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Posts Tagged ‘United States federal budget’

2012 Federal Budget Proposed – High Debt Continues

Posted by William Byrnes on March 22, 2011

Why is this Topic Important to Wealth Managers? Clients will often ask for your “take” on the annual federal budget.   It is important to show the client a command of the the facts and figures before addressing the political perspective of spending and revenue.  Any producer can “mime” someone else’s perspective.  Distinguish yourself with a command of the underlying numbers.  Thus, this week Advanced Market Intelligence presents the facts and figures of the proposed federal budget for fiscal year 2012.

The new 2012 Federal Budget was released by the President.  Below is a summary of the inflows and outflows concerning next year’s proposed budget (in billions of dollars).


Appropriated (“discretionary”) programs:   Security $ 884/Non-security 456; Subtotal—appropriated programs: 1,340

Mandatory programs: Social Security $ 761, Medicare 485, Medicaid 269, Troubled Asset Relief Program (TARP) 13, Other mandatory programs 612; Subtotal, mandatory programs 2,140, Net interest 242, Disaster costs 8

Total outlays 3,819


Individual income taxes $ 1,141, Corporation income taxes 329

Social insurance and retirement receipts: Social Security payroll taxes 659,Medicare payroll taxes 201, Unemployment insurance 57, Other retirement 8, Excise taxes 103, Estate and gift taxes 14, Customs duties 30, Deposits of earnings, Federal Reserve System 66, Other miscellaneous receipts 20

Total receipts 2,627

2012 Deficit $ 1,101

Here are some noted observations of the current budget:   Read the analysis at AdvisorFYI


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Highlights of the GAO Financial Audit: Bureau of the Public Debt’s Fiscal Year 2010

Posted by William Byrnes on March 20, 2011

Why is this Topic Important to Wealth Managers? Presents discussion on the national debt and national future financial outlook. A client wants to know what YOU think about Treasury Notes versus other types of government debt, even foreign government debt.  An understanding of the annual federal national deficit, and its impact on the federal national debt, will provide you a helpful starting point to educate your client, without providing investment advice.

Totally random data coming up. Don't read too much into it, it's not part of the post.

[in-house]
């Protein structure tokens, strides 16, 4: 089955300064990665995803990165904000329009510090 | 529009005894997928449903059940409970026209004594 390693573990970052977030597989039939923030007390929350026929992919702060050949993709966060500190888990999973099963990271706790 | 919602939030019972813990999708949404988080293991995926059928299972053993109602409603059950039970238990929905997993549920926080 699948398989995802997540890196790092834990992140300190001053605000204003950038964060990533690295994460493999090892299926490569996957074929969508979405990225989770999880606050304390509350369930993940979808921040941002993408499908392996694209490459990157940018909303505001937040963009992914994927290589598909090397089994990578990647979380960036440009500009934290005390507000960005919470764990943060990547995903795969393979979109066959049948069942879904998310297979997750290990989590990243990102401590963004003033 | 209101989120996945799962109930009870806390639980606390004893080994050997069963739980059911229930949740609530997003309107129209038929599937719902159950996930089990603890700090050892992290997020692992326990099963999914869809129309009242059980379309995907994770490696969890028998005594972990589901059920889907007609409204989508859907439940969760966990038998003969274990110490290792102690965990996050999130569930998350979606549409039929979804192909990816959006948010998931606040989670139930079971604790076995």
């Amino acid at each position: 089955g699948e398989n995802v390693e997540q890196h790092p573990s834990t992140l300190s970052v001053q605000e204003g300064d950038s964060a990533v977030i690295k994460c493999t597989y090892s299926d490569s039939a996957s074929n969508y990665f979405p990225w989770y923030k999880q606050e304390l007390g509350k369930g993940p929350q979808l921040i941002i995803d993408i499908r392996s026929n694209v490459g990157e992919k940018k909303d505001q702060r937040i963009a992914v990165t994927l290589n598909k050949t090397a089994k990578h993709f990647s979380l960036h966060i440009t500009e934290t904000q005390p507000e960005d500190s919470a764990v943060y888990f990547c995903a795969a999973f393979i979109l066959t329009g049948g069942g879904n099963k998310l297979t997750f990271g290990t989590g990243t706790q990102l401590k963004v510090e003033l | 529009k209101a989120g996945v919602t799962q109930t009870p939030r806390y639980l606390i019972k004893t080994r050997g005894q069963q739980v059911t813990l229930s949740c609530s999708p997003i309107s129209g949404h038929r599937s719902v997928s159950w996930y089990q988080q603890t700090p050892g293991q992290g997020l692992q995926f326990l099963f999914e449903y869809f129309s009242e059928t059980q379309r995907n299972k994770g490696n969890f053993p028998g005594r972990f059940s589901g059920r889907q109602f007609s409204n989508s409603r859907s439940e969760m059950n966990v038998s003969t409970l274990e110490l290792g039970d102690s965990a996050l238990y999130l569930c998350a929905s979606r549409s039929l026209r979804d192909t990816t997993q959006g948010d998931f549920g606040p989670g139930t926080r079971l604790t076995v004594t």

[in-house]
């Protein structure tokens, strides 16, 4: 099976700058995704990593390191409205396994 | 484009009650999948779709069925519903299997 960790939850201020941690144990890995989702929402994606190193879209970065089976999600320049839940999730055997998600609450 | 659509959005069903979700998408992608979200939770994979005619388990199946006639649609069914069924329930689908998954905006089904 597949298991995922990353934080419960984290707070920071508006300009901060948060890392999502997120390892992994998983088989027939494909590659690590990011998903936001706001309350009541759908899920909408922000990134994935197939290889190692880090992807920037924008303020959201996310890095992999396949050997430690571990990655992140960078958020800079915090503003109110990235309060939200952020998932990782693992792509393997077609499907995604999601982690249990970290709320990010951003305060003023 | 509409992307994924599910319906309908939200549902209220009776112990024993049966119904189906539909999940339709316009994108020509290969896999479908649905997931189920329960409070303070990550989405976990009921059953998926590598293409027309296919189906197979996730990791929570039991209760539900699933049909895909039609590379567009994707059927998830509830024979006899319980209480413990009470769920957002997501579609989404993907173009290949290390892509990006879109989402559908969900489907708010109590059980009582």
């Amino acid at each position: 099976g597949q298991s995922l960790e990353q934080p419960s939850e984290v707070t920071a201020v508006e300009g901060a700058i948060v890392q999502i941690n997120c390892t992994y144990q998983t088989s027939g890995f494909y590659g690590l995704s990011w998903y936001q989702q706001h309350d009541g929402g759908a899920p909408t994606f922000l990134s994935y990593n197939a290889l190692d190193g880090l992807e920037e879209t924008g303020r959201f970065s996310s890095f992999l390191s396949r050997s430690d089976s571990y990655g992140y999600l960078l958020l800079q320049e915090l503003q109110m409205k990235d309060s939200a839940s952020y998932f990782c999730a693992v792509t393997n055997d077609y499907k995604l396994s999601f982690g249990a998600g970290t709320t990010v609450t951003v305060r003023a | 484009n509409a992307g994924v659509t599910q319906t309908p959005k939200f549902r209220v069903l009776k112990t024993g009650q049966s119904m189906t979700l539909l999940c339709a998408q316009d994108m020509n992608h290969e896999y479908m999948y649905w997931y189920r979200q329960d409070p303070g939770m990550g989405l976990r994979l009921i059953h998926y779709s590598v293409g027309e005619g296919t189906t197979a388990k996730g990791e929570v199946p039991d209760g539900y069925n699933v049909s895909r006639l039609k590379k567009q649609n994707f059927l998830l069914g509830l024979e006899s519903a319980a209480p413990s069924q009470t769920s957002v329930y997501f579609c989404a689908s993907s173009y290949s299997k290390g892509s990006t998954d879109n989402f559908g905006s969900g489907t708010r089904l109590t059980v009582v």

We thought an introduction to the current economic condition would therefore be appropriate.  As of September 30, 2010, the federal debt managed by Bureau of the Public Debt totaled about $13,551 billion primarily for borrowings to fund the federal government’s operations.  A Government Accountability Office (GAO) Study recently showed the Federal Debt balances consisted of approximately (1) $9,023 billion as of September 30, 2010, of debt held by the public and (2) $4,528 billion as of September 30, 2010 of intragovernmental debt holdings. [1]

Debt held by the public primarily represents the amount the federal government has borrowed to finance cumulative cash deficits.  To finance a cash deficit, the federal government borrows from the public.  When a cash surplus occurs, the annual excess funds can then be used to reduce debt held by the public.  In other words, annual cash deficits or surpluses generally approximate the annual net change in the amount of federal government borrowing from the public.

Intragovernmental debt holdings represent balances of Treasury securities held by federal government accounts, primarily federal trust funds, that typically have an obligation to invest their excess annual receipts (including interest earnings) over disbursements in federal securities.

The federal debt has been audited since fiscal year 1997. Over this period, total federal debt has increased by 151 percent.  During the last 4 fiscal years, managing the federal debt has been a challenge, as evidenced by the growth of total federal debt by $5,058 billion, or 60 percent, from $8,493 billion as of September 30, 2006, to $13,551 billion as of September 30, 2010.

The increase to the federal debt became particularly acute with the onset of the recession in December 2007. Reduced federal revenues and federal government actions in response to both the financial market crisis and the economic downturn added significantly to the federal government’s borrowing needs.  And, due to the persistent effects of the recession, experts believe federal financing needs remain high.  As a result, the increases to total federal debt over the past three fiscal years represent the largest dollar increases over a three year period in history.  The largest annual dollar increase occurred in fiscal year 2009 when total federal debt increased by $1,887 billion.

During fiscal year 2010, total federal debt increased by $1,653 billion.  Of the fiscal year 2010 increase, about $1,471 billion was from the increase in debt held by the public and about $182 billion was from the increase in intragovernmental debt holdings.

During fiscal years 2008, 2009, and 2010, legislation was enacted to raise the statutory debt limit on five different occasions.  During this period, the statutory debt limit went from $9,815 billion to its current level of $14,294 billion, an increase of about 46 percent.  Read the analysis at AdvisorFYI


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